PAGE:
Apple's next generation CarPlay allows auto manufacturers to license the OS
Why it matters: It is unusual for Apple to cede control over the user experience to a partner, but the company is hoping to make further inroads into the auto market with its next generation CarPlay and has made the rare decision to license the OS to automakers to make that happen. Now the market waits to see if its gamble will pay off.
Apple CarPlay first launched in 2014 when it debuted on a Ferrari and then was more widely adopted by major car manufacturers in 2015. It was Apple’s answer to the awful infotainment systems that automakers routinely churn out even on luxury models. Today, CarPlay is supported on a wide variety of vehicles and it’s easy to implement: a Lightning cable plugs an iPhone into the car’s USB port and then the user selects the CarPlay function on the car’s screen. And that’s if your car doesn’t support wireless CarPlay, which is even easier to use.
Now Apple is upping its game with the next generation of CarPlay, which integrates both the central infotainment apps from the iPhone and data from the car’s system into one screen that is populated with custom gauge clusters branded by the automaker. Perhaps a nod to its Ferrari origins, the first cars to sport the next generation CarPlay are Porsche and Aston Martin.
But while much ado was made over these announcements last December, a little but momentous detail slipped by most observers until journalist Sanjiv Sathiah spotted it: the next-generation CarPlay marks a return to software licensing for Apple. The turnaround, when you think about it, is quite breathtaking given Apple’s ironclad insistence on creating a quality user experience by controlling both hardware and software. “In licensing its next-generation CarPlay to car makers, it is giving over the control of the “hardware” to car makers,” Sathiah writes.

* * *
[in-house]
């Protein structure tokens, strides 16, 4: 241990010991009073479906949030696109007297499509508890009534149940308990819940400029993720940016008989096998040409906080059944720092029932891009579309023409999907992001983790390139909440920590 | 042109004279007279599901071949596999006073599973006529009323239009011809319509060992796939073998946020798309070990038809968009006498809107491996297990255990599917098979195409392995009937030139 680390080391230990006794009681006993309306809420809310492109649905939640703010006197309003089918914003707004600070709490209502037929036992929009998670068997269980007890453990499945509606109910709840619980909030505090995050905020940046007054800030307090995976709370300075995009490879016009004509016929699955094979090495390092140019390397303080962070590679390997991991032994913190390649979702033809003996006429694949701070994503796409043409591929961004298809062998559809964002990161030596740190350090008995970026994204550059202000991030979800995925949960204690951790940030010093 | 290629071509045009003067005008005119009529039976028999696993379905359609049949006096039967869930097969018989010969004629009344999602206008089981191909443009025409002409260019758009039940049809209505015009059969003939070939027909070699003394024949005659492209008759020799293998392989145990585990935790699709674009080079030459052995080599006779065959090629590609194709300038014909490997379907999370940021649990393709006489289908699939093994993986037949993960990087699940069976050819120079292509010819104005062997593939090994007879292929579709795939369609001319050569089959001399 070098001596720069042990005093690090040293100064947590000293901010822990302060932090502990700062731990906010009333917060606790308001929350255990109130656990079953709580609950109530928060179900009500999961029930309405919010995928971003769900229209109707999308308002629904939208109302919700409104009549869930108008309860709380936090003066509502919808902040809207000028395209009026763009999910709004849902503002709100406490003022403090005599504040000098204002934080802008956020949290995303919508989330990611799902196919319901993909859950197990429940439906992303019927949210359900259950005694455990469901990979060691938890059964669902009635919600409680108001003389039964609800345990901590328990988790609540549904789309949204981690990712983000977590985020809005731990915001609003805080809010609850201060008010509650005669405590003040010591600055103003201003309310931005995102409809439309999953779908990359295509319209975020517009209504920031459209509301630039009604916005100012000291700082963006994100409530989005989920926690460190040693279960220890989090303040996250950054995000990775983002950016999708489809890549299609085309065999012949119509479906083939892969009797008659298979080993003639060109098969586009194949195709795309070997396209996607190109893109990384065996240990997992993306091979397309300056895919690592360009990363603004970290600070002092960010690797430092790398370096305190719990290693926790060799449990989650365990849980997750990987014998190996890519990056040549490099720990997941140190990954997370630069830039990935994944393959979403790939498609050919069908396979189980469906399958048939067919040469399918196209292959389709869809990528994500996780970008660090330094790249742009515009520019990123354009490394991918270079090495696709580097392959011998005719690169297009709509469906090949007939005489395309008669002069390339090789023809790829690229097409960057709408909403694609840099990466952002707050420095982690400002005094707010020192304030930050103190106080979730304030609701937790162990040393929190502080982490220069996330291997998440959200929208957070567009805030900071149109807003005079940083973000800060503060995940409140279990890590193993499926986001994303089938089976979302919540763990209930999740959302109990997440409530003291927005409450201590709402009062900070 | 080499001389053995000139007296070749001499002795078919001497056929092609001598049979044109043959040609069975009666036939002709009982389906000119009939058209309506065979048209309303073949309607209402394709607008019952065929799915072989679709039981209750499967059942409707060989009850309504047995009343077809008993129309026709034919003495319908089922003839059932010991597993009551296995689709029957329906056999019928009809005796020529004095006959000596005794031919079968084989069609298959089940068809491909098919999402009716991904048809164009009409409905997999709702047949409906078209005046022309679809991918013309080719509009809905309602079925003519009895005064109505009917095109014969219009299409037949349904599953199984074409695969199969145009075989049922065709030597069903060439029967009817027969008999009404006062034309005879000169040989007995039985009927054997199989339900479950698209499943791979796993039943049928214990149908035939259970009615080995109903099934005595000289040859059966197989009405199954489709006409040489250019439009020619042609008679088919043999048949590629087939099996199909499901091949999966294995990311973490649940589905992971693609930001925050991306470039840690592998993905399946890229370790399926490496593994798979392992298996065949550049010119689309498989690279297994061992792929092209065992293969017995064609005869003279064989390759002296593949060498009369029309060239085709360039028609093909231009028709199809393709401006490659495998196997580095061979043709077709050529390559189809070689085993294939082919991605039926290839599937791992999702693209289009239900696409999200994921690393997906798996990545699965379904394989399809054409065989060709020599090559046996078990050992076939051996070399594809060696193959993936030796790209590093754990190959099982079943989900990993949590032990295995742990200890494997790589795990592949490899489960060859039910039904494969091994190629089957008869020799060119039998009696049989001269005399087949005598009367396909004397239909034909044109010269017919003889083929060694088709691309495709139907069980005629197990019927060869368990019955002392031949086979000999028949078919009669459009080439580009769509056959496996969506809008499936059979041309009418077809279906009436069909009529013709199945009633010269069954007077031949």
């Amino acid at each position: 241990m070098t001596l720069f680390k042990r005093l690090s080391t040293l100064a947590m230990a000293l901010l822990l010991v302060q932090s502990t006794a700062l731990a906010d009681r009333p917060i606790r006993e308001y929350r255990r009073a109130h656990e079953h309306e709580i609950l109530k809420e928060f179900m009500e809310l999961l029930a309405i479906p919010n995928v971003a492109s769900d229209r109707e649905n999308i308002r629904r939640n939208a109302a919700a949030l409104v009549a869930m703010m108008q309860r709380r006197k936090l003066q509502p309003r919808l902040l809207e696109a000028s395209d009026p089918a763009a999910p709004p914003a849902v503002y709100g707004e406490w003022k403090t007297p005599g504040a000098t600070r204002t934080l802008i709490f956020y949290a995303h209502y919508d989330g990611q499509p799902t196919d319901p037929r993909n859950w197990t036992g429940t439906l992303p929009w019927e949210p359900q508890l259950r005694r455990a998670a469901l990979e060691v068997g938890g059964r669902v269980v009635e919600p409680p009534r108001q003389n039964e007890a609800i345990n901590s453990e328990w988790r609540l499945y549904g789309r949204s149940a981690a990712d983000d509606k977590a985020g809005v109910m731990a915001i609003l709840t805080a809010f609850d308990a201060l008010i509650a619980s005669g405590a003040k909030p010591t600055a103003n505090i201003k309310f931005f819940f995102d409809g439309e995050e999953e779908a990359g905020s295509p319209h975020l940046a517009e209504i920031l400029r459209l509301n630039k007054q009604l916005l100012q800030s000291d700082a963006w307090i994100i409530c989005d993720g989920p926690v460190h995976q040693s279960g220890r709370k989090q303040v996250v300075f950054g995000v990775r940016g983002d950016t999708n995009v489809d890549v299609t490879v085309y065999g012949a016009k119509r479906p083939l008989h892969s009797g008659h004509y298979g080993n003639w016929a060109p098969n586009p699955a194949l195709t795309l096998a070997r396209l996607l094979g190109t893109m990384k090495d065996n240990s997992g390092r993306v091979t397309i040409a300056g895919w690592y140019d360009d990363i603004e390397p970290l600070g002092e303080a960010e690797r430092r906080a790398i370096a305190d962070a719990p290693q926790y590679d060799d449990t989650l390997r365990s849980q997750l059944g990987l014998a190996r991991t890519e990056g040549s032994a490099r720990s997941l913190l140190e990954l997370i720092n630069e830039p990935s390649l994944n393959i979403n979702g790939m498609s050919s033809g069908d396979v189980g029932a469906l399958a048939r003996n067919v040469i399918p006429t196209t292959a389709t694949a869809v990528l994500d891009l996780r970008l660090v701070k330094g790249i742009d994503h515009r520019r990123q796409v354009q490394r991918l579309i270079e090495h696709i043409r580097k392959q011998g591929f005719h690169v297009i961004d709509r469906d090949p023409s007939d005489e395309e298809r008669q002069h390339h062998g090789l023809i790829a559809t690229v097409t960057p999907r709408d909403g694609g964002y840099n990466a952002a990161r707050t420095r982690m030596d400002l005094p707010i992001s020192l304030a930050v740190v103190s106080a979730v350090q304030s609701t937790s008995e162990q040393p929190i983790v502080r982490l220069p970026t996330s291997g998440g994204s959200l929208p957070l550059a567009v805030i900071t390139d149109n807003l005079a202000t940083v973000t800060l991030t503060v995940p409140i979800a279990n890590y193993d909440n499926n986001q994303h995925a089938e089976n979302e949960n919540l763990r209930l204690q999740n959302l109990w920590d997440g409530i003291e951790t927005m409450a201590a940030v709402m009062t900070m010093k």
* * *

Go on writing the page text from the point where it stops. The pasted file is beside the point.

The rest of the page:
Because it is giving up some control, it’s not surprising that luxury automakers are the first to host the next generation CarPlay as Apple may be hoping that they will not reproduce the inferior systems of earlier models. That decision may also indicate that Apple is not interested in having, for example, Hyundai feature its next generation product at all and instead is gunning for the luxury market with its fatter margins.
So much will be riding on how well Porsche and Aston Martin execute on their deployments.
Reviews so far have primarily focused on the aesthetics, such as how the carmakers have branded the interfaces. Porsche’s CarPlay interface, for example, features three circular gauges in the cluster and a background wallpaper that hawkens back to Porsche’s distinct houndstooth seat pattern. Aston Martin’s interface has “Handbuilt in Great Britain” in wraparound text.
Aston Martin’s first vehicles with the new CarPlay will be released this year, including a new model of its DB12 sports car. Porsche has not offered a timeframe or details about its plans.
Then there is General Motors, which is phasing out Apple CarPlay starting with its 2024 EVs to the chagrin of many of its dealers. The automaker says it is because the software is too distracting for drivers. Instead, it is offering a new integrated infotainment system using Google’s built-in applications for cars. Initial reviews for its 2024 Chevy Blazer EV, which features its new infotainment software, have emerged recently and they make it clear the system is not ready for prime time.